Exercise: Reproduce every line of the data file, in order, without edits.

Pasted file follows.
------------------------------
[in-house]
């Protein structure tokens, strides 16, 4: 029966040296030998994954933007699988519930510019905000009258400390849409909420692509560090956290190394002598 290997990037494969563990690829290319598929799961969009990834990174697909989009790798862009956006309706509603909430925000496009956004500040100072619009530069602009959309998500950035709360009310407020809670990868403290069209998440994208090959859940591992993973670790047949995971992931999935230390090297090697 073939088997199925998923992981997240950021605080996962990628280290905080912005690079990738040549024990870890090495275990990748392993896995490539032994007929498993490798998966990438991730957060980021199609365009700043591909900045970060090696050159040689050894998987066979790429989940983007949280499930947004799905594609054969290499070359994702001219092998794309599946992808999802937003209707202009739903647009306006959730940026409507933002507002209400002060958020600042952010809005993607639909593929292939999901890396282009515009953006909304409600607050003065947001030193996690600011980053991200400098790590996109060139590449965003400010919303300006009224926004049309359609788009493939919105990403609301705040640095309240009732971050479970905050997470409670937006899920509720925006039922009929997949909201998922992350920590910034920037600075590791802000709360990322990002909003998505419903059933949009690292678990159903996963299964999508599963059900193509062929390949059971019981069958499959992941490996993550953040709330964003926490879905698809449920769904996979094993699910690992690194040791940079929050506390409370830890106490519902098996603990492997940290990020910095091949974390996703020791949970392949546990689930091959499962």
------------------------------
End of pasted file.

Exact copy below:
[in-house]
């Protein structure tokens, strides 16, 4: 029966040296030998994954933007699988519930510019905000009258400390849409909420692509560090956290190394002598 290997990037494969563990690829290319598929799961969009990834990174697909989009790798862009956006309706509603909430925000496009956004500040100072619009530069602009959309998500950035709360009310407020809670990868403290069209998440994208090959859940591992993973670790047949995971992931999935230390090297090697 073939088997199925998923992981997240950021605080996962990628280290905080912005690079990738040549024990870890090495275990990748392993896995490539032994007929498993490798998966990438991730957060980021199609365009700043591909900045970060090696050159040689050894998987066979790429989940983007949280499930947004799905594609054969290499070359994702001219092998794309599946992808999802937003209707202009739903647009306006959730940026409507933002507002209400002060958020600042952010809005993607639909593929292939999901890396282009515009953006909304409600607050003065947001030193996690600011980053991200400098790590996109060139590449965003400010919303300006009224926004049309359609788009493939919105990403609301705040640095309240009732971050479970905050997470409670937006899920509720925006039922009929997949909201998922992350920590910034920037600075590791802000709360990322990002909003998505419903059933949009690292678990159903996963299964999508599963059900193509062929390949059971019981069958499959992941490996993550953040709330964003926490879905698809449920769904996979094993699910690992690194040791940079929050506390409370830890106490519902098996603990492997940290990020910095091949974390996703020791949970392949546990689930091959499962």